Also, you are just only posting those early Raw events. The PPV's around that time were held in bigger clean buildings but the Raw's were held in community centers and high schools.
 

·
Registered
Joined
·
6,193 Posts
Discussion Starter · #12 ·
I think you're being unfair to the presentation here.

I don't know if it was a money thing and they couldn't afford to host those Raw's in big buildings or not but whether they could or not, I liked that they were hosted in those small buildings cause I felt it captured the rawness and grittiness of wrestling and the show that was titled "Raw". It felt like Raw had soul back then whereas today it's just too clean, HD and LED, it feels like it's all flash but no substance. It doesn't feel like it has a soul. They were moving on from that cartoony era to a more rebellious, edgy, gritty era, so hosting those early Raw's in big clean buildings like they do today just wouldn't have fit what Raw and the product was about and had become at the time. ECW was held in these type of small buildings but it felt like it had a life and soul. If you hosted ECW in big clean buildings, it wouldn't have fit what they were about either.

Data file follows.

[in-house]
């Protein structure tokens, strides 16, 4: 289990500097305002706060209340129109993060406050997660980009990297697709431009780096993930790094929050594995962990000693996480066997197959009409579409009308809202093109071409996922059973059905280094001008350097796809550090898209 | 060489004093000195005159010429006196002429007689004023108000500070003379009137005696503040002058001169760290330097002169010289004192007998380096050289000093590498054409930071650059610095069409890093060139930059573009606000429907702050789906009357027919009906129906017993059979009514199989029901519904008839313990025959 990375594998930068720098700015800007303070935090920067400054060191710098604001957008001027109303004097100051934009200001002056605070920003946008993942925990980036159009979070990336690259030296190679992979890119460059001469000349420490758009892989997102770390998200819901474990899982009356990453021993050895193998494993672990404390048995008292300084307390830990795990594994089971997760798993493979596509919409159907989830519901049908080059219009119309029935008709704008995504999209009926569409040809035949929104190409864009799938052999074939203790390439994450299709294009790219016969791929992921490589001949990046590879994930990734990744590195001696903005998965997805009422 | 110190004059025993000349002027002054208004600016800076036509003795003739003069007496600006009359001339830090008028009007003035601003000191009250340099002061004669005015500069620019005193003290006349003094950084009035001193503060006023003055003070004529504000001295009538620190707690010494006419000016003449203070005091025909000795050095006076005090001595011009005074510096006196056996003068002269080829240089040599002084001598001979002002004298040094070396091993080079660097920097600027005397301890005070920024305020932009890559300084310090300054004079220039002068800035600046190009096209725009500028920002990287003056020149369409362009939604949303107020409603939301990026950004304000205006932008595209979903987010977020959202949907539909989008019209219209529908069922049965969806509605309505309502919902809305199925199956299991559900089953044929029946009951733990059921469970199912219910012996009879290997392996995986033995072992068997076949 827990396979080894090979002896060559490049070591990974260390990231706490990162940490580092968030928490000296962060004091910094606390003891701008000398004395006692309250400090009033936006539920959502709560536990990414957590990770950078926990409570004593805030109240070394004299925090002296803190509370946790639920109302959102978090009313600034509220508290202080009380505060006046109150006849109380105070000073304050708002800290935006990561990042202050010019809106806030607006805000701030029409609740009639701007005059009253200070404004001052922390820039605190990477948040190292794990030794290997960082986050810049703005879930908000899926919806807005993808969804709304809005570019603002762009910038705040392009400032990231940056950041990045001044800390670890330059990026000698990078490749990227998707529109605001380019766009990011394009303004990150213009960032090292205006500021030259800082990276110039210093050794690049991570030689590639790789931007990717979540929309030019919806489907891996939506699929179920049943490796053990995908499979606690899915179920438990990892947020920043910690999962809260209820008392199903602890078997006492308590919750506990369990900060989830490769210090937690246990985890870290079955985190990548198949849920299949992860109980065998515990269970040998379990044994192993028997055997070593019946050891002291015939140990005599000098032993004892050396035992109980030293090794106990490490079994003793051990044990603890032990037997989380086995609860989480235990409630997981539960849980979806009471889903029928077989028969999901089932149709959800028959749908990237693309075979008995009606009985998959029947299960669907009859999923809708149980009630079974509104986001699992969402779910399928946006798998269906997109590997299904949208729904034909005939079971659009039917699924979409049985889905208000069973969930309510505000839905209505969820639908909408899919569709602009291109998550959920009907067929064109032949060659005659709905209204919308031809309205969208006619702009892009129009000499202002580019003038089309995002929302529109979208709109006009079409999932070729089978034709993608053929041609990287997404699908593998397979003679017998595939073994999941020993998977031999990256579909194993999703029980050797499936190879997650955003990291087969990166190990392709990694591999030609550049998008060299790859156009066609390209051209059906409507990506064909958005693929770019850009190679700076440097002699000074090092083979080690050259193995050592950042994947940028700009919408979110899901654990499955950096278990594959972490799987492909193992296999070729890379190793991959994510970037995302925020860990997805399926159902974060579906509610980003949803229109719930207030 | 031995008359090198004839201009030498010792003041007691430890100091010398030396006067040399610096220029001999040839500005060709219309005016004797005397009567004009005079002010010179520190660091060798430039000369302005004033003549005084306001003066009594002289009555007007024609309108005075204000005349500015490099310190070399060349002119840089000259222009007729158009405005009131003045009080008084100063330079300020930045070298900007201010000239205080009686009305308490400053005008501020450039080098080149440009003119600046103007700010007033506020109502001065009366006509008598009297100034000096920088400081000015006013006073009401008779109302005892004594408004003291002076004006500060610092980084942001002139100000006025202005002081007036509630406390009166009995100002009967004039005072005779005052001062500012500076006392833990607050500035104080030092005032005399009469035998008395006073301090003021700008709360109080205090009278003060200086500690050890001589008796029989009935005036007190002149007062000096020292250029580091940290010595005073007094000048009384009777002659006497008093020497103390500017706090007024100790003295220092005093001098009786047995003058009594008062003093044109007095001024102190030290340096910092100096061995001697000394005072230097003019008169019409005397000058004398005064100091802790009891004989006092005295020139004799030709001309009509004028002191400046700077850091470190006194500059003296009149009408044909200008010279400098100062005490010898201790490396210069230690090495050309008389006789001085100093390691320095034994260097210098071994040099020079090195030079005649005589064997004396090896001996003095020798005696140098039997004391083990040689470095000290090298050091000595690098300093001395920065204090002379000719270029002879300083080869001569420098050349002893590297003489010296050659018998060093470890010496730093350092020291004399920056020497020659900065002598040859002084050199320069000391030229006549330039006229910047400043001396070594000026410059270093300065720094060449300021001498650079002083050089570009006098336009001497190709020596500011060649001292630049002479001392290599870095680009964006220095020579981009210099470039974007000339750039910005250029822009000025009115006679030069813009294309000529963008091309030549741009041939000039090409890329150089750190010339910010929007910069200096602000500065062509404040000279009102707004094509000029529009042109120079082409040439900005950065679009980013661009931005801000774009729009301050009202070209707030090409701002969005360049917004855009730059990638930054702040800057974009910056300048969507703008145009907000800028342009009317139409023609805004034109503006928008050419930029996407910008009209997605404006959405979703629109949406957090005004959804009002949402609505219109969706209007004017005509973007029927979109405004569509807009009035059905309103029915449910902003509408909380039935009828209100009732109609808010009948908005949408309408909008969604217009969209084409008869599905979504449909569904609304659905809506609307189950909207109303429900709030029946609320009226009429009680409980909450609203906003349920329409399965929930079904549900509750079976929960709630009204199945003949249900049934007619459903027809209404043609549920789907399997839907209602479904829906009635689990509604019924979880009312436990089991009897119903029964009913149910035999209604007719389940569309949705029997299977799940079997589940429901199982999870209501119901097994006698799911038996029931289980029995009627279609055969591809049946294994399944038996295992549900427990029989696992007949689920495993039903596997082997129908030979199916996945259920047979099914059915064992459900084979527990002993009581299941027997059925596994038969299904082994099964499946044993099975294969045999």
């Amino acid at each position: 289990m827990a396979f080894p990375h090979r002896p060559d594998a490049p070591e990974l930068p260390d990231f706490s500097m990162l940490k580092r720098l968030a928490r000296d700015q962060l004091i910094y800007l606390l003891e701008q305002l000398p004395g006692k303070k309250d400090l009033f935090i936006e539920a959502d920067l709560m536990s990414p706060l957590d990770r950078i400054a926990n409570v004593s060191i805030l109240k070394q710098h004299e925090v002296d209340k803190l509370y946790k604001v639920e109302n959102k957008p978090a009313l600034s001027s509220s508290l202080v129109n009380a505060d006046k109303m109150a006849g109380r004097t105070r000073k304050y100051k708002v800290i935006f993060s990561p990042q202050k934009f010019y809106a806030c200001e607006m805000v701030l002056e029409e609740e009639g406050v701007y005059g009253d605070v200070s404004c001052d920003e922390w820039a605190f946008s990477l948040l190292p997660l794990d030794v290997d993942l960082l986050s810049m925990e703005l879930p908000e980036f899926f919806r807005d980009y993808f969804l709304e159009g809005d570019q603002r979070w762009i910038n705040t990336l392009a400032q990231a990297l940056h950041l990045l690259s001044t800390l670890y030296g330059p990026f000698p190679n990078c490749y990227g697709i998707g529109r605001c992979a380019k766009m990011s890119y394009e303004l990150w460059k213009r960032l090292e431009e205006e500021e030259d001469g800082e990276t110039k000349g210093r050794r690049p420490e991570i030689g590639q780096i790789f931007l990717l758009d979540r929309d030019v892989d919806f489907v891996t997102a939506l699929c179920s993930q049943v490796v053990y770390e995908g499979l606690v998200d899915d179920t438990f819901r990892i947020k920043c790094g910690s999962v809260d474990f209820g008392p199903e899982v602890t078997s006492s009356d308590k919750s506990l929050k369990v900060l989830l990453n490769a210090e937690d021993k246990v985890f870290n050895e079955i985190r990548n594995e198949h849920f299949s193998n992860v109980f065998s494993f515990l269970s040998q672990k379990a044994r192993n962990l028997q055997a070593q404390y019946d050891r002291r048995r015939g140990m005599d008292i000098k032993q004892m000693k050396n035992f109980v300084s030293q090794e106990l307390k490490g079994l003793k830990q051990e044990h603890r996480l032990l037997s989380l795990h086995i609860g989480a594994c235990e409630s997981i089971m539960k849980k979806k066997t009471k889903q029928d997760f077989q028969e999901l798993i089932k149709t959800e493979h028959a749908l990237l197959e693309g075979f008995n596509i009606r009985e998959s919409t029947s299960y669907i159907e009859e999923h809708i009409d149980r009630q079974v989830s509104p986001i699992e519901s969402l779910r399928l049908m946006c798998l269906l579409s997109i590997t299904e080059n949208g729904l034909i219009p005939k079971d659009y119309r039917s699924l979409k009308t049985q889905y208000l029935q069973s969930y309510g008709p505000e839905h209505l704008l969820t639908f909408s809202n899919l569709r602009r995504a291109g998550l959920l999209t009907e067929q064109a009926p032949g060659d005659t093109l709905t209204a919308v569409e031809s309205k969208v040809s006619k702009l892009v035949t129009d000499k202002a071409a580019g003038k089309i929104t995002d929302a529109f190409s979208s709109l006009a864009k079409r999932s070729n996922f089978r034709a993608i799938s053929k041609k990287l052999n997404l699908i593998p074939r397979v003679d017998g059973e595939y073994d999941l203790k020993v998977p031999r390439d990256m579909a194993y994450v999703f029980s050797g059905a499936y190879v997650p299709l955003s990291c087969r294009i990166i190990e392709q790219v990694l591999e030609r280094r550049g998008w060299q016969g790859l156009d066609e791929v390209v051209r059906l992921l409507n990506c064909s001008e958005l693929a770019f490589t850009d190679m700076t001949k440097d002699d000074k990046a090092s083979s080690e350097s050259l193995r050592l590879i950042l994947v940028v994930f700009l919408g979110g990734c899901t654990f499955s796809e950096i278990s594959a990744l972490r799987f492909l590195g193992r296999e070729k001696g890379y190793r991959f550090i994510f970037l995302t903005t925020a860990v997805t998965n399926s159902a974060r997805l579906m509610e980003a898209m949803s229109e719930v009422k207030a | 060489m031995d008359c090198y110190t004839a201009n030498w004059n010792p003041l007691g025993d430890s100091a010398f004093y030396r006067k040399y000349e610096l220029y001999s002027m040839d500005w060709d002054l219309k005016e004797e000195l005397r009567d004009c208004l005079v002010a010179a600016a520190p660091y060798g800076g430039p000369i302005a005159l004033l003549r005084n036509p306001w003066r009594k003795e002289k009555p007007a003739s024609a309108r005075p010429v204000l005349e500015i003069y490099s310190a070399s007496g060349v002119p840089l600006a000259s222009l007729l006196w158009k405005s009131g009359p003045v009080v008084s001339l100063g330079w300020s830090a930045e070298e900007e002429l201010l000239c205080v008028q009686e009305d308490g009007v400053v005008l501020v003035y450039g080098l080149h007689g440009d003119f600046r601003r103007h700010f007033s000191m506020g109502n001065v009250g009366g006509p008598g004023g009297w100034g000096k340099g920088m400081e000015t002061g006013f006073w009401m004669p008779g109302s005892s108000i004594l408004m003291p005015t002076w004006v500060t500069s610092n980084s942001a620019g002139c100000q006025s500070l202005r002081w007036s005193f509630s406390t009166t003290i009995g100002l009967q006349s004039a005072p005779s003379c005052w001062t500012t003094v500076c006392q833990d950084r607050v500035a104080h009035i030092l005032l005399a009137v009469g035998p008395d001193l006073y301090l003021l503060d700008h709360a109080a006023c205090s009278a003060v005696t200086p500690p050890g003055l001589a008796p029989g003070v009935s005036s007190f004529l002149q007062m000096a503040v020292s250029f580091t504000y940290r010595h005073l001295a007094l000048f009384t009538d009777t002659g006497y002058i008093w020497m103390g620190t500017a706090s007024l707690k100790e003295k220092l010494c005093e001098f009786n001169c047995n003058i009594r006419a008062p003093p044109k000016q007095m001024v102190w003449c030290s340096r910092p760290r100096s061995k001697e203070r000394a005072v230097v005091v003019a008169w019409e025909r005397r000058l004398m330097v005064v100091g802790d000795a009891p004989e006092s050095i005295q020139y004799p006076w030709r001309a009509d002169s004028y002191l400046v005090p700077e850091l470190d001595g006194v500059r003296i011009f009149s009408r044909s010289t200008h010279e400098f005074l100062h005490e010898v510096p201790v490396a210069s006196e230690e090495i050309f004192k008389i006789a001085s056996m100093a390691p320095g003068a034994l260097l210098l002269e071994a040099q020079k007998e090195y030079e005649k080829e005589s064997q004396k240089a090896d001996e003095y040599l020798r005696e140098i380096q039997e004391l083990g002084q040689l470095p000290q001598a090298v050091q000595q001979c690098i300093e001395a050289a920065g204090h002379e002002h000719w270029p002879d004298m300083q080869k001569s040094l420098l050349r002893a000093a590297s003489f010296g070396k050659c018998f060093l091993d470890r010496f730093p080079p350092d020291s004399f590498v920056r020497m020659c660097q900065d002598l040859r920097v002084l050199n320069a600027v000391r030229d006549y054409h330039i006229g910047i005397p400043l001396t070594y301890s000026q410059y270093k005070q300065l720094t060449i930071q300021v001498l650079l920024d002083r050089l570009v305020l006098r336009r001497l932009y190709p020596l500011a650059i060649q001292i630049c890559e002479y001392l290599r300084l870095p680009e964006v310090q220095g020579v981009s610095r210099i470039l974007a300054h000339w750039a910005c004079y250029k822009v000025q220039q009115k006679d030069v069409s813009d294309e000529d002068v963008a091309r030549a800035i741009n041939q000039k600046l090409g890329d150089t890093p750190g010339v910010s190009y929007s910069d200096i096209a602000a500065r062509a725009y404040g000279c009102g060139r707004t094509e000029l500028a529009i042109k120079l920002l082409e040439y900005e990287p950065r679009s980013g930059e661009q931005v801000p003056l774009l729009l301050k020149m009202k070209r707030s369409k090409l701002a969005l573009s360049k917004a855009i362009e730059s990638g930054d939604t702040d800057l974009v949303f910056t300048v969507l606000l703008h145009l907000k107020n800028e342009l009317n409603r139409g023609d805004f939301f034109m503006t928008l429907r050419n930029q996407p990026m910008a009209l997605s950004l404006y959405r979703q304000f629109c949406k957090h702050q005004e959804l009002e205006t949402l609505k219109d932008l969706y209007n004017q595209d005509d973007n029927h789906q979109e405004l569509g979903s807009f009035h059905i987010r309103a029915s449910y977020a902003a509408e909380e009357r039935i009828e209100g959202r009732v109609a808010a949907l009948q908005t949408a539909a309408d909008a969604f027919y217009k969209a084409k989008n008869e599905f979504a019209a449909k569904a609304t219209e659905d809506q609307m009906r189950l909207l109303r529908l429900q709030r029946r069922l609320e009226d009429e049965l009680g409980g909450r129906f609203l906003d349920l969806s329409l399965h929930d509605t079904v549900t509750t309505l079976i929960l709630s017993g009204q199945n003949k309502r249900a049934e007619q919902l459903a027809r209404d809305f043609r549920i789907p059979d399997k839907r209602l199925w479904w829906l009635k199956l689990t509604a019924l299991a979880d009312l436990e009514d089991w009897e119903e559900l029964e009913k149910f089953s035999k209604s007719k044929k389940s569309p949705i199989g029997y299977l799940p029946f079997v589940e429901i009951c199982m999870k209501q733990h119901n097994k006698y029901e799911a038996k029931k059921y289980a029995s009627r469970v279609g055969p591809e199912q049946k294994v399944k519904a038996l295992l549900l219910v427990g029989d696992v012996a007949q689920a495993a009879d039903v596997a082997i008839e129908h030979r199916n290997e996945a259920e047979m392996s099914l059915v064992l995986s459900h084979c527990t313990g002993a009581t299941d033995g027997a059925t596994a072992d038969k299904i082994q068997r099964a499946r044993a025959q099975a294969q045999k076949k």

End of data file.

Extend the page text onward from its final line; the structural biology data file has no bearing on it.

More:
Raw was just starting out aswell, no new wrestling shows ever start out in big clean buildings. They develop over time and end up being hosted in bigger clean buildings but they always start out in small dirtier buildings. TNA started out in The Asylum.

Also, you are just only posting those early Raw events. The PPV's around that time were held in bigger clean buildings but the Raw's were held in community centers and high schools.